Often overlooked in global emissions agreements, the CO2 released by cooking fires is a major contributor to the world’s emissions problems. A solution which can diminish the third world’s reliance on biomass exists, solar cooking.
Emissions: More than three billion people, half of the world’s population, rely on cooking fires according to the World Health Organization. These fires are inefficient, release CO2 into the atmosphere and consume fuel at unsustainable levels. The percentage of fuel wood consumption in developing countries is astounding.
Environmental degradation: Environmental degradation is a critical problem in Mali where “the desert is advancing 2.4 miles each year,” says Gnibouwa Diassana, World Vision Mali. As Drissa Coulibaly, who lives in small village outside of Mopti in northern Mali, can attest the destruction of trees in sub-Saharan Africa is alarming: “When I was a child there were many trees that provided shade and fruit in our village. Today I can see far out into the desert.”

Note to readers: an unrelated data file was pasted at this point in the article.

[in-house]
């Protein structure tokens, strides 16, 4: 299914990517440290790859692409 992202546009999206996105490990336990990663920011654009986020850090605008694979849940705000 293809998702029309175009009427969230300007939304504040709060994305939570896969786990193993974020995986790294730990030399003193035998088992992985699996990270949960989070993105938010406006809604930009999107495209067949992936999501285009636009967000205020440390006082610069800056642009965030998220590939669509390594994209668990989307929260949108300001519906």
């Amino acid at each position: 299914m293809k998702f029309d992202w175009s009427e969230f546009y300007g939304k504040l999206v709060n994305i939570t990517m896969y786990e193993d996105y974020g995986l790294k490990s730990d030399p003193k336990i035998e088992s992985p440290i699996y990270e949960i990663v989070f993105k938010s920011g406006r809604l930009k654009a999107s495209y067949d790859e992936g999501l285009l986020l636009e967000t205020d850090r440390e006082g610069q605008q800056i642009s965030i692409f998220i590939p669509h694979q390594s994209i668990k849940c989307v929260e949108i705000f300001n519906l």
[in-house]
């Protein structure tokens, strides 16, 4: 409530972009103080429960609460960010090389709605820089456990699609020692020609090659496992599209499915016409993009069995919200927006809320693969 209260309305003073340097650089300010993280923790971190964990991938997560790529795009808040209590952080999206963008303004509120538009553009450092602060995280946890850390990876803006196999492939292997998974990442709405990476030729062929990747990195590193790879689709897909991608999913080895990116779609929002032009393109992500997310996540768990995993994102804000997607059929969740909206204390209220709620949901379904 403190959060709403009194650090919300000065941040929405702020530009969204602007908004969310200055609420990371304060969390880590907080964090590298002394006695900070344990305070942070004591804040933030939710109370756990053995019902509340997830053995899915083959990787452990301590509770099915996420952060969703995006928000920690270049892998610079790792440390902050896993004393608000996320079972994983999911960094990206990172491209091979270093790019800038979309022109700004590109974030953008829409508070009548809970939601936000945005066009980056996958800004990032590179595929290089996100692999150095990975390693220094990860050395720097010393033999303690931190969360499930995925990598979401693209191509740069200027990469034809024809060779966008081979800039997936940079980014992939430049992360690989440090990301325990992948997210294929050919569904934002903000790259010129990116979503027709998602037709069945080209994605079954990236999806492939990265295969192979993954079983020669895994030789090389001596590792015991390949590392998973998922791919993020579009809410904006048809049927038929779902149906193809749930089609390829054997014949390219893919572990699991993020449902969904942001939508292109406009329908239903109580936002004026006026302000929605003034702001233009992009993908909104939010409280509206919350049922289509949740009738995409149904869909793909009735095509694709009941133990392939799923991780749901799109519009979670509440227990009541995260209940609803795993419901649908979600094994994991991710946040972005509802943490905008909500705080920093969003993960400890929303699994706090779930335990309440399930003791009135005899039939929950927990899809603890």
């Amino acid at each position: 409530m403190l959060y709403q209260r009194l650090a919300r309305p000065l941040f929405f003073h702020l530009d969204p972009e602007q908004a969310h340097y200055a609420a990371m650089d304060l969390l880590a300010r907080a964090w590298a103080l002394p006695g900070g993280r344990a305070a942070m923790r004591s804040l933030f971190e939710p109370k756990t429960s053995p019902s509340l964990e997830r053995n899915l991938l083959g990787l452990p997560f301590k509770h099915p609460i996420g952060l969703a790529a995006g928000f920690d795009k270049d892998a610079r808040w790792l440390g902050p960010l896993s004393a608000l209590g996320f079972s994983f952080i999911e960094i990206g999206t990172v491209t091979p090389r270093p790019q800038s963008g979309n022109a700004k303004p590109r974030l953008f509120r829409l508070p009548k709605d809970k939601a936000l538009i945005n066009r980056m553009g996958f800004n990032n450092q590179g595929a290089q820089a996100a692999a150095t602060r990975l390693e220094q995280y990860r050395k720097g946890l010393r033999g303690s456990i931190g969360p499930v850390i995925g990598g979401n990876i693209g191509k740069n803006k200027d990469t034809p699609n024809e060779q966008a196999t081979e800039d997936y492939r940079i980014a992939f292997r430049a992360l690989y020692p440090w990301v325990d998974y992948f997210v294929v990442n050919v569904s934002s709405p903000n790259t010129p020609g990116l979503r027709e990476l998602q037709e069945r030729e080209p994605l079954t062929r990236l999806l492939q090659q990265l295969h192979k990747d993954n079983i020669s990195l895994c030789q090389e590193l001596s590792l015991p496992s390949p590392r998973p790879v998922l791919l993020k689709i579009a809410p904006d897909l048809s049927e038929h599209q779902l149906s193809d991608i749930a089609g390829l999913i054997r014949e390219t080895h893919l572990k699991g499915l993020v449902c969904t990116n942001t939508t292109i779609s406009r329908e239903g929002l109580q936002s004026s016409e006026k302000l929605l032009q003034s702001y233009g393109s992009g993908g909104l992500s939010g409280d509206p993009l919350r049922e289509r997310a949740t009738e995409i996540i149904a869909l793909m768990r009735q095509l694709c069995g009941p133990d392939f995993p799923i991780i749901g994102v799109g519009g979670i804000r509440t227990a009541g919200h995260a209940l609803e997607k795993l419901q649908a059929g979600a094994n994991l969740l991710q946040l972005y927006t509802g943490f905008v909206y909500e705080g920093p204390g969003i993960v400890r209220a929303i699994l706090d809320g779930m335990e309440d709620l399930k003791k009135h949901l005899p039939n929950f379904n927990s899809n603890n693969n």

Mr. Coulibaly’s statement is supported by research. Fuel wood consumption in Bamako, Mali grew from 600,000 tons in 1994 to about 1.2 million tons in 2000, according to the UN Office for the Coordination of Humanitarian Affairs. In an effort to slow this devastating trend, the government of Mali imposed a six-month ban on tree felling and the export of charcoal, in July 2004. This policy increased the price of wood and charcoal by up to 50 percent, putting enormous strain on household incomes. Lacking alternative fuels, people had no options.